Sophiya Galanesi / Staff Photo
David Karcha shares his perspective from America.

“It’s always been about men, so it’s now shifting that focus equally to both men and women,” said David Karcha, a Pierce student working toward his engineering degree. “It’s changing, with the ‘Me Too’ movement for example. Men can’t get their way with everything now, it’s like to show that they’re limited.” 

Sophiya Galanesi / Staff Photo
Sammy Tang shares his perspective from America.

Another student, Sammy Tang, said, “They (women) don’t have the same things as we (men) do, like equal pay, birth control – and it’s weird that men have a say in everything.” 

To empower women, Tang said, “Ensure that they can have their rights. It’s weird to say this, but I want them to have basic rights.” The goal is not to surpass men, but rather to create an equal playing field.

Students given opportunity to “Fight like a girl”

Self-defense class empowers women

“Fight Like a Girl” is a phrase commonly associated with females being weak and inferior, making them easy targets. Student Life is using that phrase to change that. On March 8, the Lakewood police Department will be bringing their Rape Aggression Defense (RAD) self-defense class to Pierce College.

When:
March 8

Noon - 3 p.m.

Where:
Fort Steilacoom Campus

Cascade Building
Performance Lounge

Contact:
Aidan Helt

[email protected]
253-964-6255

Pierce students enjoy a tulip festival

Pierce+students+enjoy+a+tulip+festival

Sabina Imbragimova
Staff Writer

Tulip FestivalOn April 20, Pierce College International students had a great opportunity to experience the beauty of Mt. Vernon by taking a ride to the Skagit Valley Tulip Festival.  Over 29 years, the Skagit Valley has stunned many visitors with its remarkable view to the colorful fields of tulips. Indeed, the beauty of those fields could hardly be compared with anything in Tacoma or Lakewood, it could be seen as a landmark of the Washington state.

The Festival was held the entire month of April, to celebrate charming jewels of the valley with the array of various tulip events and the tulip-viewing opportunities. The festival has become one of the main and biggest events throughout the Washington state, and has attracted over 300,000 and 400,000 visitors from across the country. Once they arrive, they are treated to between 400 and 700 acres of tulips of all colors and varieties, based on the skagitvisitor.com.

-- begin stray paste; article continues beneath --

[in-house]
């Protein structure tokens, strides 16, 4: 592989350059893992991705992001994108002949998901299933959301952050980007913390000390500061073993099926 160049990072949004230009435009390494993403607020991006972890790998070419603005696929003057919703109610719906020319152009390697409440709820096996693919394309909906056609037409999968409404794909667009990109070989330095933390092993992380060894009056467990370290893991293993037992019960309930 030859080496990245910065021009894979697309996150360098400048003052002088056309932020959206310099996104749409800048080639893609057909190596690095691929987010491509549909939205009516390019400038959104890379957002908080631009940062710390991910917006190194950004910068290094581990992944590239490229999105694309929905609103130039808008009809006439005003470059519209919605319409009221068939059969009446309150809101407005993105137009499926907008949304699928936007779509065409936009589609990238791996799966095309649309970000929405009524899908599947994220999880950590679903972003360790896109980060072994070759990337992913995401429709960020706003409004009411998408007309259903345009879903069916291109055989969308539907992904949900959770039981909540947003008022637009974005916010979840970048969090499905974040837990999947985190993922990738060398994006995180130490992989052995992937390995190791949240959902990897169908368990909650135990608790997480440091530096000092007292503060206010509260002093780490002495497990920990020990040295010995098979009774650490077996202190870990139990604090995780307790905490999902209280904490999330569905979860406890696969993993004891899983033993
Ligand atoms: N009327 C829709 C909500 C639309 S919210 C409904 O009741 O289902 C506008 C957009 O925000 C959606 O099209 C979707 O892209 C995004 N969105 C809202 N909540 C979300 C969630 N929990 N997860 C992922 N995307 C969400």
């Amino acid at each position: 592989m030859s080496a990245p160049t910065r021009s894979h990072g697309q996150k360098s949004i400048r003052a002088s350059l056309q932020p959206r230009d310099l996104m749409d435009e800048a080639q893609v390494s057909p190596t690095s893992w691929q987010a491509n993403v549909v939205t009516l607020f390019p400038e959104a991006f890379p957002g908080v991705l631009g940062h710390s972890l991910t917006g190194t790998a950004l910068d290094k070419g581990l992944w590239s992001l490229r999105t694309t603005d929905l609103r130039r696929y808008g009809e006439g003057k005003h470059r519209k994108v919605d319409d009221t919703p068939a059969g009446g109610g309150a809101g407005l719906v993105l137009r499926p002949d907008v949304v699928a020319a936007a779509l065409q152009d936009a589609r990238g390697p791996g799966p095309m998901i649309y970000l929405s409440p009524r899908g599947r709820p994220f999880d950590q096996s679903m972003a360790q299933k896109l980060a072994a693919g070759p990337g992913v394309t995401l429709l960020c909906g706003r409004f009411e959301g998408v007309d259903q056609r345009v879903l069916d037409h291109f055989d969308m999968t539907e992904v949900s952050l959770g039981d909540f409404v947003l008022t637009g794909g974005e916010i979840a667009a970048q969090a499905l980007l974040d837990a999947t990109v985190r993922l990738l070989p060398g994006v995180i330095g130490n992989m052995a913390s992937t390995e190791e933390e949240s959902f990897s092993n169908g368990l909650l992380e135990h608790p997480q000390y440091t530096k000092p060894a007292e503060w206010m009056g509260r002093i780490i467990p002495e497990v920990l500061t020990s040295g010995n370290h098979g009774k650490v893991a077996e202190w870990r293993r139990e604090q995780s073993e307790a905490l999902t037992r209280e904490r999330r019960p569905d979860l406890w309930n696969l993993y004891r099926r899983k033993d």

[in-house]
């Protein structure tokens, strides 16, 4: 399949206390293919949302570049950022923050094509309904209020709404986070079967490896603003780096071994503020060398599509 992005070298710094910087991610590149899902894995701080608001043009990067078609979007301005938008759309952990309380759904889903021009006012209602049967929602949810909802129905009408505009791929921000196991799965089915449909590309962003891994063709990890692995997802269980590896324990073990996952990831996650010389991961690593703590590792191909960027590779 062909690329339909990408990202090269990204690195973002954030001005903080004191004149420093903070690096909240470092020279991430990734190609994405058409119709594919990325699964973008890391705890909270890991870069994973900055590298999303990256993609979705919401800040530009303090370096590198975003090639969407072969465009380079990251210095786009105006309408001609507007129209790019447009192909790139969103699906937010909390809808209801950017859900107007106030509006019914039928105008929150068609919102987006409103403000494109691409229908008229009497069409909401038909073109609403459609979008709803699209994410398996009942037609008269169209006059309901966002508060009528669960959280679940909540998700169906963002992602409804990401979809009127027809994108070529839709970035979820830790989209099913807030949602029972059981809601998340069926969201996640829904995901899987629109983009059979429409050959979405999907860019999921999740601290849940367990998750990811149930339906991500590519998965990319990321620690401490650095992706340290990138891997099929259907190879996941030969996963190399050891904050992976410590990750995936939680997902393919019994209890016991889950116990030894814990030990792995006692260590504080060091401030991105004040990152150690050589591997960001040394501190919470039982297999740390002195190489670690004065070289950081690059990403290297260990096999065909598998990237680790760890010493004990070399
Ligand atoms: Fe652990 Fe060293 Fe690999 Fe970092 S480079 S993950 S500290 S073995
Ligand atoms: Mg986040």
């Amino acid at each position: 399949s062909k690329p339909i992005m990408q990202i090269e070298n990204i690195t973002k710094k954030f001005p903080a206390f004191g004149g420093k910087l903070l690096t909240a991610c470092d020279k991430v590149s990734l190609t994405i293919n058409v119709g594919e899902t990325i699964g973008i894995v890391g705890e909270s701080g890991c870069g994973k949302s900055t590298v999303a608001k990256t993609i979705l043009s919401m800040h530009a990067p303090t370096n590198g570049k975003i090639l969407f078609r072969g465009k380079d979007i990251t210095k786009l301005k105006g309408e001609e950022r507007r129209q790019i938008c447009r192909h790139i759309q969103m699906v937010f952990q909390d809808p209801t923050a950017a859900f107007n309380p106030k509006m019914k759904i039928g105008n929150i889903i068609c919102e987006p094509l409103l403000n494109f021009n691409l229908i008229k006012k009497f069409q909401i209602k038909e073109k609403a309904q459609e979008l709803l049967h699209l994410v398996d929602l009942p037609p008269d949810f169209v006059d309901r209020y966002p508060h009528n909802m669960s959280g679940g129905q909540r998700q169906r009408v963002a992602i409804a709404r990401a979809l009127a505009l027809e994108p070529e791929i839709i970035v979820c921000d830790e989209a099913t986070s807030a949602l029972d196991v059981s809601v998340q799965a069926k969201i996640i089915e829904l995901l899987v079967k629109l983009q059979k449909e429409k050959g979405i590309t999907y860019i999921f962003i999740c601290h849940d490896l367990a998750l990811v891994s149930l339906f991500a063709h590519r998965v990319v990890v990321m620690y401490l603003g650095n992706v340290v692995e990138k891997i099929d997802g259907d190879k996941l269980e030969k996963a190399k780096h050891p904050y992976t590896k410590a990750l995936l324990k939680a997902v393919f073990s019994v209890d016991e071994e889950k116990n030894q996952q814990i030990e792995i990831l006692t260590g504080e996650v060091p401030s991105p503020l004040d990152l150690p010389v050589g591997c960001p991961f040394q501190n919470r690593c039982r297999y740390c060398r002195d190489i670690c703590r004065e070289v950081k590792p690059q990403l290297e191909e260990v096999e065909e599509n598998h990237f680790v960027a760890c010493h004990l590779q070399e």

Many international students who had a chance to see this wonderful excursion first hand, found this activity pretty exciting for both college and family trips. Throughout the trip 33 students along with two officers from the International Office: Bebhinn Horrigan and Chiharu Hariya were involved. The roundtrip towards the Tulip Festival took in general four hours, plus students visited the Outlet Mall to buy some snacks and just hang out.

When students and officers arrived on a school bus to the Tulip Festival, they were stunned by the beauty of the red, yellow, white, purple, pink, orange and various kinds of fields. It was amazing how everyone was spread to different parts of the fields, once they stepped outside of the bus. “I was shocked by the flood of people occupying the Festival.” Andre Ren, student from Russia says. Adding that the Hindu culture was well respresented.

While some students were spread around various fields of tulips, and took pictures of those wonderful flowers, some of them visited souvenir stores and flower booths. Students got a very good deal on the bouquets of tulip flowers, buy 4 get one free. Thus, mostly everyone got at least one bouquet when they were back to the bus.

Souvenir stores were able to sell postcards picturing Mt. Vernon and tulips, mugs and candles with the scent of tulips. Many noticed various creative things made out of dry tulip flowers.

Moreover for many people it was hard to find food, thus many booths of lunch were placed around the Festival. It was very handy having everything in one place, however turned out to be pricey.

When it was time to get back to the bus, students were heading towards the Outlet Mall to shop for one hour. It was indeed a long way to the Mt. Vernon, however the trip turned out to be amazing! It has given to many positive mood and while back students were still discussing the beauty of the Tulip Festival.